VALPARAISO — Porter Circuit Court Judge Mary Harper said she once read it takes 12 years for a new judge to learn the job.
"But they also say at 24 years you're burned out," she said with a laugh.
Harper said she is not burned out. But after 35 years in office and qualifying as the longest serving female judge in the state, and just about the first female everything in Porter County's legal system, she is stepping down.
She dropped a retirement letter in the mail Tuesday morning bound for the offices of Gov. Eric Holcomb and Indiana Chief Justice Loretta Rush. Harper plans to leave her post at year's end, intentionally leaving with a year to go on her term to allow her successor time to learn the job while running for the post.
"It's time," she said of her departure. "It will be sad for me because I really do love my job."
Harper said she knows of no one who has been as blessed with their job and who has experienced as many firsts as a female, including being the county's first female deputy prosecutor, first female chief deputy prosecutor, first female county judge, first female superior court judge and first female circuit court judge.
"I have a really strong commitment to justice and do the work that should be done on the court," she said.
Porter County's other senior-most judge, Porter Superior Court Judge Roger Bradford, has also announced he will not be seeking re-election when his term ends at the end of next year. With his nearly 40 years of service, the pair will walk away with more than 75 years of judicial experience between them.
Harper, who believes women have it much easier these days in the area of law, is a graduate of the Valparaiso University School of Law, which she completed in an accelerated two and a half years.
The South Bend native decided to remain in Porter County and said she went to work in 1975 at the local prosecutor's office. She worked her way up to the chief deputy post before leaving in 1981 to pursue a private legal practice, where she found herself on the opposite side of the courtroom, defending those she had been seeking to lock up.
She took another big leap in 1984 by running against and defeating incumbent judge and fellow Republican Terry Johnston.
After winning a general election challenge against Democrat Thomas Webber, who later made it to the bench himself, Harper spent the next 12 years handling small claims and misdemeanor cases before running for her current circuit court seat that was left open by the retirement of Raymond Kickbush.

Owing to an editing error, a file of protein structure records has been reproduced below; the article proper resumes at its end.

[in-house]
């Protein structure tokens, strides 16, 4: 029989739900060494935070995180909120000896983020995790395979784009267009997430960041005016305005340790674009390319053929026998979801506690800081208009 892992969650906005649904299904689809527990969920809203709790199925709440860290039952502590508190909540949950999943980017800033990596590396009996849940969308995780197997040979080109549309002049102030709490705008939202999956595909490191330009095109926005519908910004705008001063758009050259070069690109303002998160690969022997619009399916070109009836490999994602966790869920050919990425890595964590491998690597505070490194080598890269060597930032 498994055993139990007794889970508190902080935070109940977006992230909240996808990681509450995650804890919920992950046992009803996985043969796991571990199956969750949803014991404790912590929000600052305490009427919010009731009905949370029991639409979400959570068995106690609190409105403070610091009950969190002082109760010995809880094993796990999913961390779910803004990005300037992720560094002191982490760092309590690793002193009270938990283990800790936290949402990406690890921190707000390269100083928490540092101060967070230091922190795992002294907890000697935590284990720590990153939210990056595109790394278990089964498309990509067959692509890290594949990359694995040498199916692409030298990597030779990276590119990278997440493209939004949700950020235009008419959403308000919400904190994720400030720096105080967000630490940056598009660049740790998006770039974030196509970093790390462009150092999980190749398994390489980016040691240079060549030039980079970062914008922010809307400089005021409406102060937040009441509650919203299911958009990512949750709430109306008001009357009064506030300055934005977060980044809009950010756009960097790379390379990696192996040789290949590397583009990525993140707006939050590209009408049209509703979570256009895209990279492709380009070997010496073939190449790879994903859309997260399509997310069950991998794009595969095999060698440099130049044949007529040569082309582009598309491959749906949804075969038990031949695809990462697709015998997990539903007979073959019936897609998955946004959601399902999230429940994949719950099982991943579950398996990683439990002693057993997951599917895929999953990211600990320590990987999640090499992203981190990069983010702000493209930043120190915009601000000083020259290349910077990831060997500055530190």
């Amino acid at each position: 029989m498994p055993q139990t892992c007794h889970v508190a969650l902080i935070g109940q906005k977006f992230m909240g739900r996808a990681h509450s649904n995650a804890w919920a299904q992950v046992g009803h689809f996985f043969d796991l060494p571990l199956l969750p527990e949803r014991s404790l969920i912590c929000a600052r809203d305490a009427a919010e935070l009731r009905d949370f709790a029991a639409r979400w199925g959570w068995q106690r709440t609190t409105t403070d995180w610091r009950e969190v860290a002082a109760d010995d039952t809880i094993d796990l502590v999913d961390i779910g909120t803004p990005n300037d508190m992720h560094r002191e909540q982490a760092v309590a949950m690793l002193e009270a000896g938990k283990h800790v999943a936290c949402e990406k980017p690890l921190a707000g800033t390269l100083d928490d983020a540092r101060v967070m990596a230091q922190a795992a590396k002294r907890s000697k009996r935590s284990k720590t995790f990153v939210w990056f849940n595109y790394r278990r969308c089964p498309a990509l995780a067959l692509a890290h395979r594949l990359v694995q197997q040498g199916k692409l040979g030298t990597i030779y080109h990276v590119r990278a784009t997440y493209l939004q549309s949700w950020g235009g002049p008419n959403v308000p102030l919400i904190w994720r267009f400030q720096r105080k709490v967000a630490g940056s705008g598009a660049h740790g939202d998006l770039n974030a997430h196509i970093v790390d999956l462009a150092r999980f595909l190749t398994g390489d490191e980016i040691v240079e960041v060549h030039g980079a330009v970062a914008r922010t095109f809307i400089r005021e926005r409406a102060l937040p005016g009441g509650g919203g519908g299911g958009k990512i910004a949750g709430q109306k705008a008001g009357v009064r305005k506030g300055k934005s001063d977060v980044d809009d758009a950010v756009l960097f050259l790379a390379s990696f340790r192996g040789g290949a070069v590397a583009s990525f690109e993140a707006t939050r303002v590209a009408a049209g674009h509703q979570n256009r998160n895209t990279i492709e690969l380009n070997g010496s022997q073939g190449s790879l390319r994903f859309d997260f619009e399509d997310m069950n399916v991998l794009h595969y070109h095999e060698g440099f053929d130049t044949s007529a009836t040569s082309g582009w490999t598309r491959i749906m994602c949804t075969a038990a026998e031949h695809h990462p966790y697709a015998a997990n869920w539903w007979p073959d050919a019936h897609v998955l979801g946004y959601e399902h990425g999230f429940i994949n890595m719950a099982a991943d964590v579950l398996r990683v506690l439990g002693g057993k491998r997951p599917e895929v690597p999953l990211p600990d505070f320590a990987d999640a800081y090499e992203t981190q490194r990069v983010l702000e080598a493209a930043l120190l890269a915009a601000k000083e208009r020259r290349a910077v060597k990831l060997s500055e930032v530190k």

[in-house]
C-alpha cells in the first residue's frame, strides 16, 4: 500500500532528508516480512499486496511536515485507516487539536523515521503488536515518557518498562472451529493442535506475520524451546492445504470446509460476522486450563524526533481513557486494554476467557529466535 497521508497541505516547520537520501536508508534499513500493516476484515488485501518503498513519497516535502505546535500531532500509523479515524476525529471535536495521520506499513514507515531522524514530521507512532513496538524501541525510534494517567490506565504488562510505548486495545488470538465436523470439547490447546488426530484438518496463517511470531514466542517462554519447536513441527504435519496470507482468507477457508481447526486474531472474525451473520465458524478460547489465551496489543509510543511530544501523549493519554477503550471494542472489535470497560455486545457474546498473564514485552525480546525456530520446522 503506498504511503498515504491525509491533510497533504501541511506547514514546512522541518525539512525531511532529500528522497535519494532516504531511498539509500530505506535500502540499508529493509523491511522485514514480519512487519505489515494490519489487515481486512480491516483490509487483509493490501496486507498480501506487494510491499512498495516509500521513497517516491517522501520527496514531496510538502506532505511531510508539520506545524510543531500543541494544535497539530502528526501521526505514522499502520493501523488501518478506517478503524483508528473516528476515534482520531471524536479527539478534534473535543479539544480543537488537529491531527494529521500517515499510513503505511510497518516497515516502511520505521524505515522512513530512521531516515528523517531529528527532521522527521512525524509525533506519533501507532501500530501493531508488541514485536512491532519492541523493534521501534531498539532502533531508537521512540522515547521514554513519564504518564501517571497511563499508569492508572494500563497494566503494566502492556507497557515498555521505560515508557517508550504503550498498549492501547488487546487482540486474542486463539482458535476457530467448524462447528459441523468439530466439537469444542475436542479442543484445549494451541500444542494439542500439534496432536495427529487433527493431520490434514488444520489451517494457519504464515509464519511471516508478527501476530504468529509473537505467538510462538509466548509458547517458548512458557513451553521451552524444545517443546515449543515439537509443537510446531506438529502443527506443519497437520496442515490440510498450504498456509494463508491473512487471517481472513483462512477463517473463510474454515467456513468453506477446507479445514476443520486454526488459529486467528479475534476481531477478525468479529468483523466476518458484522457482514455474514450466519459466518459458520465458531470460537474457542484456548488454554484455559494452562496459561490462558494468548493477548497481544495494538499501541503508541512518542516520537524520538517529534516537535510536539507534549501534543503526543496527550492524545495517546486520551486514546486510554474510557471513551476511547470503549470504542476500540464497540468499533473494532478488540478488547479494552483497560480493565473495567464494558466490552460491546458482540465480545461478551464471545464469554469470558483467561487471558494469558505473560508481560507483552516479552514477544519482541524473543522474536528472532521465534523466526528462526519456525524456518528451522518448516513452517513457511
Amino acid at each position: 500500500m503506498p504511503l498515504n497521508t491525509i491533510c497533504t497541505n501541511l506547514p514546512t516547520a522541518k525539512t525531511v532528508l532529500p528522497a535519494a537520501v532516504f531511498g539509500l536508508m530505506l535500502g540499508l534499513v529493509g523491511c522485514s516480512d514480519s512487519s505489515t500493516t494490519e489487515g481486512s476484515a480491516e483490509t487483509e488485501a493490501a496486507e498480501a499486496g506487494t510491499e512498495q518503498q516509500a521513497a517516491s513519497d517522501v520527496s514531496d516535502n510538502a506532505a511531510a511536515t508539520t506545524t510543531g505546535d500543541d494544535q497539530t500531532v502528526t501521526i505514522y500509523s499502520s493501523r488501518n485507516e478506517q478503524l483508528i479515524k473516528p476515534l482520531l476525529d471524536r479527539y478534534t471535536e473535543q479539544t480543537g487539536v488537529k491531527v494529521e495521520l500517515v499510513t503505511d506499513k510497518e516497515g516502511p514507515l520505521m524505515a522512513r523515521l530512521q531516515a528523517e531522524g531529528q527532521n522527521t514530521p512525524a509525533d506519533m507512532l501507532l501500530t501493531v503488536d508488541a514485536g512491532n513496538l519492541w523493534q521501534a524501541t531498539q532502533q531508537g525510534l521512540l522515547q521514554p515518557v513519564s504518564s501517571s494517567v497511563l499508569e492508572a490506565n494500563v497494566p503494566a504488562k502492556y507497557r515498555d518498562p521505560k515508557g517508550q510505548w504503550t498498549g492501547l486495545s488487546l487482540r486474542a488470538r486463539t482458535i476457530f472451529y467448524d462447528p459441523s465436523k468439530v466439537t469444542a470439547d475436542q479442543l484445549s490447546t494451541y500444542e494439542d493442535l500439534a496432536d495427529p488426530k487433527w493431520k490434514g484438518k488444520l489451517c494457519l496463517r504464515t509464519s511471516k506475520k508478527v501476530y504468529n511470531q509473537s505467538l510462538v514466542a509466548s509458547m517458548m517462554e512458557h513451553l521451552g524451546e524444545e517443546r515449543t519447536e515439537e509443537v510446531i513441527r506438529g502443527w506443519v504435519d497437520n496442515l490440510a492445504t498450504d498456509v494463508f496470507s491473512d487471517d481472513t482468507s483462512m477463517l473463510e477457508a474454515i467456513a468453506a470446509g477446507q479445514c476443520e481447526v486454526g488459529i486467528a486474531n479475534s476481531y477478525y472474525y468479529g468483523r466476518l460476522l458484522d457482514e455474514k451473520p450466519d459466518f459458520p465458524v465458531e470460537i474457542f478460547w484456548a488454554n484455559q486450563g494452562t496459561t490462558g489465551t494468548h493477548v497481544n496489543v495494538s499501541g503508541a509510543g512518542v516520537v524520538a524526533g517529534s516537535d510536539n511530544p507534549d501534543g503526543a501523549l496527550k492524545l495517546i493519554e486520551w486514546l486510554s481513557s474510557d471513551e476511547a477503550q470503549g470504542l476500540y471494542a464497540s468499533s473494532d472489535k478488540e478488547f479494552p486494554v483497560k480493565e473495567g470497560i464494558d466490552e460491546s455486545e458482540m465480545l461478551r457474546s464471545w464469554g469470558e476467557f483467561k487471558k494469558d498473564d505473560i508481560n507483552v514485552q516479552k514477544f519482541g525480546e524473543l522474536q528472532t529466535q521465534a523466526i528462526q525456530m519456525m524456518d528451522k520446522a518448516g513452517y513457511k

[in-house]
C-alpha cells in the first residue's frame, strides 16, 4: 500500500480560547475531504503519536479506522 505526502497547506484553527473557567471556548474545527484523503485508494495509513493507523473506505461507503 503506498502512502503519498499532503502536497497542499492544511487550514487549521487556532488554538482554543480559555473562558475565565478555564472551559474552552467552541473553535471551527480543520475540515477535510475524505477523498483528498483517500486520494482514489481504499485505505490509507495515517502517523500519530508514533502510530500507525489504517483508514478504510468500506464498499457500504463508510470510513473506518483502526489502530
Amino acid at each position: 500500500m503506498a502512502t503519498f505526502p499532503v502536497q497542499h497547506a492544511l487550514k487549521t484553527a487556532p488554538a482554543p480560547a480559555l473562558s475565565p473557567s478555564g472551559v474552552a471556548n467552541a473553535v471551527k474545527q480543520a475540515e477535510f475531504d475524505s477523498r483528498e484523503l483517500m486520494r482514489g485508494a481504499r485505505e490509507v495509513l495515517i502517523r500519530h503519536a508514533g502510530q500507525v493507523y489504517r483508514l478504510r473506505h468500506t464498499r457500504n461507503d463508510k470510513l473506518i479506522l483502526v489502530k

You have free articles remaining.
The leap to circuit court, which she has held onto through three additional elections, put more serious, felony-level cases before her. But what drew her to seek out the post was its role in running the county's juvenile system.
She now oversees a staff of 100 employees (some part-time) and multiple budgets, which is a big part of the reason she feels her successor needs to spend time learning the job.
Harper also believes that to be successful, her replacement will need to be connected to the various shakers and movers in Indianapolis. She said she was once attending 400 meetings a year locally and elsewhere.
"The cases are the easiest part of the job and they're tough," she said. "But it is still a job to love."
Harper said she has a great staff and colleagues.
While her immediate plans upon retirement call for spending a month in Hawaii "to adjust," Harper plans to return to serve as a senior judge so as to continue paying back all the training, time and money the state has invested in her.
Retirement will allow her more time to fully enjoy her love of country music, which she returned to as a much needed escape after a particularly tough period of several death-related criminal cases.
Harper's replacement for the remainder of her term will be named by Gov. Eric Holcomb.
Local attorney Mitch Peters got a jump on the pack expected to file as candidates for Bradford's and Harper's seats. Peters, who serves as a county public defender, announced he is seeking the Democratic nomination for Harper's seat.
Democratic Porter Superior Court Judge Julia Jent resigned last year after serving 21 years on the bench and Porter Superior Court Judge Bill Alexa, also a Democrat, retired a year earlier and took with him 15 years of judicial experience.
Holcomb appointed fellow Republican Valparaiso attorney Jeffrey Clymer to replace Alexa and named long-time Porter County Deputy Prosecutor Mike Drenth, also a Republican, to replace Jent.
The changes underway will leave Republican Porter Superior Court Judge Jeffrey Thode as the county's senior-most judge with 26 years of experience, followed by Democrat Porter Superior Court Judge David Chidester with 16 years on the bench, according to their court staff.